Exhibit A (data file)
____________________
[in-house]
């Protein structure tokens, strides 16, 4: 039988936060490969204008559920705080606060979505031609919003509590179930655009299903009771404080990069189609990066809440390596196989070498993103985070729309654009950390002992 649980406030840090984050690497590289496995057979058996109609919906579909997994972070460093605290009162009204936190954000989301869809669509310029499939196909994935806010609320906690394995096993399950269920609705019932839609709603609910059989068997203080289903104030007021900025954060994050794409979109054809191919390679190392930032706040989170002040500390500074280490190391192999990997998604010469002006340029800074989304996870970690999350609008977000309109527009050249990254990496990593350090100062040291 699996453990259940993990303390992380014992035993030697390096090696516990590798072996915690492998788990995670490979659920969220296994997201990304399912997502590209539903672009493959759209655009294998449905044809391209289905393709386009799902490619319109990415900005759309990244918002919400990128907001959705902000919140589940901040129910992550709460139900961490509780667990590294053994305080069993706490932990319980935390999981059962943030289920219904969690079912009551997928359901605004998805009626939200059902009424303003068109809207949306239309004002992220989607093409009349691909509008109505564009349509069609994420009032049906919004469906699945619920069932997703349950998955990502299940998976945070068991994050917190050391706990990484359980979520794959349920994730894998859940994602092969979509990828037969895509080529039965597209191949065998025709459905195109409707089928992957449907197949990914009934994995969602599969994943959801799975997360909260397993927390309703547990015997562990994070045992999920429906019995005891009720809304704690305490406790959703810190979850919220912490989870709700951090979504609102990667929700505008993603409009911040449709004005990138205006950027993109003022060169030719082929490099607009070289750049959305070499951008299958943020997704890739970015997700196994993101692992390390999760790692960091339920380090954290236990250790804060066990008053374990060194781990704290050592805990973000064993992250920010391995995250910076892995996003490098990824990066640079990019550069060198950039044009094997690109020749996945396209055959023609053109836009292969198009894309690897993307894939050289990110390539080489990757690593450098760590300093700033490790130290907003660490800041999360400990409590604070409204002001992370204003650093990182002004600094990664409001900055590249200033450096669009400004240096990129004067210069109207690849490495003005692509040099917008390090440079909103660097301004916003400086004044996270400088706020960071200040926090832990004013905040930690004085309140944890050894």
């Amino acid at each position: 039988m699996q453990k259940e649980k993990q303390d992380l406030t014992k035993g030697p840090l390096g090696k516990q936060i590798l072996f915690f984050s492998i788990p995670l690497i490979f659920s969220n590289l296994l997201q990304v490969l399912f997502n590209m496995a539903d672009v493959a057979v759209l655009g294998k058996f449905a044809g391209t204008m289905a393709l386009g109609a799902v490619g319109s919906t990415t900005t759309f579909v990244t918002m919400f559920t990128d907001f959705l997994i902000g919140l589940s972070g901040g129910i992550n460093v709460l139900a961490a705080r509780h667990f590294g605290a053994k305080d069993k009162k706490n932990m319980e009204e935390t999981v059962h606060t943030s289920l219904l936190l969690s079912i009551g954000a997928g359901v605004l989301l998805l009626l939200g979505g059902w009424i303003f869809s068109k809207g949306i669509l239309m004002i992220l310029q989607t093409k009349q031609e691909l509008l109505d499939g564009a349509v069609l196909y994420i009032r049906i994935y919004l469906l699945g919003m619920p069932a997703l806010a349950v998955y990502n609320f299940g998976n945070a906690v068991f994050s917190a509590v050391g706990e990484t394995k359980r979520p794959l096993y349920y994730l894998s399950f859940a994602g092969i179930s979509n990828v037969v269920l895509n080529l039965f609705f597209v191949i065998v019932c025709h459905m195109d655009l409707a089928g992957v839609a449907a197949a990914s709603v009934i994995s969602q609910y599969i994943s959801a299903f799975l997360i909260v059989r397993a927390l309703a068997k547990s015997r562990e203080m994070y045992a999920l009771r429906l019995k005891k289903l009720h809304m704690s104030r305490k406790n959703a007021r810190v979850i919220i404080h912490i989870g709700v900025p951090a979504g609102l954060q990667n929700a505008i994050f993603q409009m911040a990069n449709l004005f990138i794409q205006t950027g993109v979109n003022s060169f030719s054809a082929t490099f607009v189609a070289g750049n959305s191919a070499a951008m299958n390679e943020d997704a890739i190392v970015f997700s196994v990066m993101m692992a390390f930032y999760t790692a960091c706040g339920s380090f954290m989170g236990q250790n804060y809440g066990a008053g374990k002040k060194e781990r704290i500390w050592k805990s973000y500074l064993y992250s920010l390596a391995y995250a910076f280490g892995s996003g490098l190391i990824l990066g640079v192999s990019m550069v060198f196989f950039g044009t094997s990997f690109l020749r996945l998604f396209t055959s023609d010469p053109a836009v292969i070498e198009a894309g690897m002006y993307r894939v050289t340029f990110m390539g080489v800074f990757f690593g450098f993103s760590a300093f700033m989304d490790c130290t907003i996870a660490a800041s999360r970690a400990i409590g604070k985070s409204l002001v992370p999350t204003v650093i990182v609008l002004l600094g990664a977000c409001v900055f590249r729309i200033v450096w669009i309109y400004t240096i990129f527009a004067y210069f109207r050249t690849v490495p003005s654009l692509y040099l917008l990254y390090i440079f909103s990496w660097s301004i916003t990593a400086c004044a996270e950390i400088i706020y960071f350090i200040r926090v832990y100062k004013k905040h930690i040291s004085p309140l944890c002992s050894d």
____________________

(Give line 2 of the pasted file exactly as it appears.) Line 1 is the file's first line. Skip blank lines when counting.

């Protein structure tokens, strides 16, 4: 039988936060490969204008559920705080606060979505031609919003509590179930655009299903009771404080990069189609990066809440390596196989070498993103985070729309654009950390002992 649980406030840090984050690497590289496995057979058996109609919906579909997994972070460093605290009162009204936190954000989301869809669509310029499939196909994935806010609320906690394995096993399950269920609705019932839609709603609910059989068997203080289903104030007021900025954060994050794409979109054809191919390679190392930032706040989170002040500390500074280490190391192999990997998604010469002006340029800074989304996870970690999350609008977000309109527009050249990254990496990593350090100062040291 699996453990259940993990303390992380014992035993030697390096090696516990590798072996915690492998788990995670490979659920969220296994997201990304399912997502590209539903672009493959759209655009294998449905044809391209289905393709386009799902490619319109990415900005759309990244918002919400990128907001959705902000919140589940901040129910992550709460139900961490509780667990590294053994305080069993706490932990319980935390999981059962943030289920219904969690079912009551997928359901605004998805009626939200059902009424303003068109809207949306239309004002992220989607093409009349691909509008109505564009349509069609994420009032049906919004469906699945619920069932997703349950998955990502299940998976945070068991994050917190050391706990990484359980979520794959349920994730894998859940994602092969979509990828037969895509080529039965597209191949065998025709459905195109409707089928992957449907197949990914009934994995969602599969994943959801799975997360909260397993927390309703547990015997562990994070045992999920429906019995005891009720809304704690305490406790959703810190979850919220912490989870709700951090979504609102990667929700505008993603409009911040449709004005990138205006950027993109003022060169030719082929490099607009070289750049959305070499951008299958943020997704890739970015997700196994993101692992390390999760790692960091339920380090954290236990250790804060066990008053374990060194781990704290050592805990973000064993992250920010391995995250910076892995996003490098990824990066640079990019550069060198950039044009094997690109020749996945396209055959023609053109836009292969198009894309690897993307894939050289990110390539080489990757690593450098760590300093700033490790130290907003660490800041999360400990409590604070409204002001992370204003650093990182002004600094990664409001900055590249200033450096669009400004240096990129004067210069109207690849490495003005692509040099917008390090440079909103660097301004916003400086004044996270400088706020960071200040926090832990004013905040930690004085309140944890050894």